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Cat Health Problems and Your Cats Diet

Cat health problems are typically a result of your cat’s diet and a lack of exercise. As cat owners, we need to be aware of our cats activity. If your cat loves to chase it’s toys, and bursts off into other parts of the house, and runs up his scratch post, he is probably getting adequate exercise.

On the other hand, if he is lounging constantly, and looks more like an overstuffed pillow, he probably needs a little less food,and more exercise. This type of cat needs you to encourage his activity. Get him moving with string toys he can chase, or maybe use one of those laser pointers (keep away from the eyes) shine it around the floor and up the walls- our cat Ziggy goes nuts for this.

common dietary health problems

Cat Health Problems and Your Cats Diet

  • Feline Diabetes- Is a treatable disease, that caused when the hormone insulin is unable to balance glucose (blood sugar) levels in the blood stream. Early symptoms include frequent urination, loss of energy, weakness in the hind legs, greater appetite, and weight loss
  • Kidney disease- Also known as renal failure
  • Urinary system problems
  • Constipation

Many cat health problems can be handled at home after you read “Veterinary Secrets Revealed” by Dr. Andrew Jones, DVM

Watch for these signs to know if your cat is getting sick

  • unusual behavior changes
  • loss of appetite or difficulty eating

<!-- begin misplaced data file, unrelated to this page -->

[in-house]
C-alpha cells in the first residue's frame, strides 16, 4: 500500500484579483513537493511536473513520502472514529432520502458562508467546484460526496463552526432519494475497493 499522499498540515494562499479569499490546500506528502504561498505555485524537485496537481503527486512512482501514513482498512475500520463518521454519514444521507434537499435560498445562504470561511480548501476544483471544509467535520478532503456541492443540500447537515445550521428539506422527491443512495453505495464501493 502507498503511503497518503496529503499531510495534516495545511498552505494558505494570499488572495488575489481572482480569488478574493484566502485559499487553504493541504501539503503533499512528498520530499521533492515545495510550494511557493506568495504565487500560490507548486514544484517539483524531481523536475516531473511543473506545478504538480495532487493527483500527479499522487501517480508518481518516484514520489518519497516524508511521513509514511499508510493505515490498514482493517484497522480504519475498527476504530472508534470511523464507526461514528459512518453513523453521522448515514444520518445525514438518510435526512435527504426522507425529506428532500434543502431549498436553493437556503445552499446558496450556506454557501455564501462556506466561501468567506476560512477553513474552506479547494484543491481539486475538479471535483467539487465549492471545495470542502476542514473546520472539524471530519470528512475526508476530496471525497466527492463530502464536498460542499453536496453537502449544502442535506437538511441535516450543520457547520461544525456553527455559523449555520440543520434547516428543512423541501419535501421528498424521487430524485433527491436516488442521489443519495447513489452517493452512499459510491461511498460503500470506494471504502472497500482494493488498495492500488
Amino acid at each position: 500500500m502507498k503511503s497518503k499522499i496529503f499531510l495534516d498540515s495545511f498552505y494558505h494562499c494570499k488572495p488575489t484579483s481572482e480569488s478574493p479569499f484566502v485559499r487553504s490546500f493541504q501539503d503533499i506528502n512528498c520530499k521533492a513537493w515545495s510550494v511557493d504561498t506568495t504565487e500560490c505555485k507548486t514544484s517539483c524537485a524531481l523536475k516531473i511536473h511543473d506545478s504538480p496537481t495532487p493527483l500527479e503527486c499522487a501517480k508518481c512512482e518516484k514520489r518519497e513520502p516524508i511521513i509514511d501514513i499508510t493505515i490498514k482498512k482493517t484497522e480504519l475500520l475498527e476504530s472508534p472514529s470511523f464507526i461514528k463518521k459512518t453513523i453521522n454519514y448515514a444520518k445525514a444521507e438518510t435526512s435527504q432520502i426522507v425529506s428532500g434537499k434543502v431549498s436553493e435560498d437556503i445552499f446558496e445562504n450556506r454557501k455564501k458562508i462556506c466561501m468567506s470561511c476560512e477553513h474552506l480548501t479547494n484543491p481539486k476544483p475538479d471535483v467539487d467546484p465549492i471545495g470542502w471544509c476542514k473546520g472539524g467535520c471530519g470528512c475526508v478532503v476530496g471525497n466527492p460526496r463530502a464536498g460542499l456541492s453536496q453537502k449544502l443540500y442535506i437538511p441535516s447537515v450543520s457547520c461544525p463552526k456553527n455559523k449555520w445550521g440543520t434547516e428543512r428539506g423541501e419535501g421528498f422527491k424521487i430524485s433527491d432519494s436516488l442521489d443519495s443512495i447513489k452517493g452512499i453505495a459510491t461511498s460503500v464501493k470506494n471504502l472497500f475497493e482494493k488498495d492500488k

• diarrhea or constipation
  • coughing
  • eye, nose, or ear discharge

In the event of a medical emergency, see your vet immediately.

A Good Diet Can Control Most Cat Health Problems

The foods that some people are feeding their cats’ can contribute to cat health problems. Let it be known that dry food or kibble as it also known, should not be what your cat is fed. Cats are instinctively carnivores. They are not big water drinkers because their natural meat diet provides 70 percent of the water they need.

If you can, and have the time,it’s our opinion raw meat diet is best. This however is not always an option. The next best option is to feed your cat a canned premium cat food that does not contain corn based ingredients. and is primarily made from all meat, and no by-products.

Also available are some great organic cat foods that may help reduce some cat health problems. Make sure the foods you decide on contain mostly meat and very little if any grains. Another important note is not to feed your cat seafood more than once a week being as cats are carnivores and too much seafood can upset their system.

Take Note

When making the switch from dried to canned, or a raw diet, it’s best to do it slowly, generally over the course of one week. Take away the dry gradually and start with a small amount of canned or raw food. Start with a small amount of new food to see how she likes it. If she takes it, treat her to a little more. An 8-10 pound cat can usually eat 3-4 ounces, two times a day. If your cat is stubborn about the switch go ahead and mix in a little more of the food she’s been eating. As an owner don’t get discouraged, your cat will make the adjustment. Make sure your cat does not go longer than 24-48 hours without eating.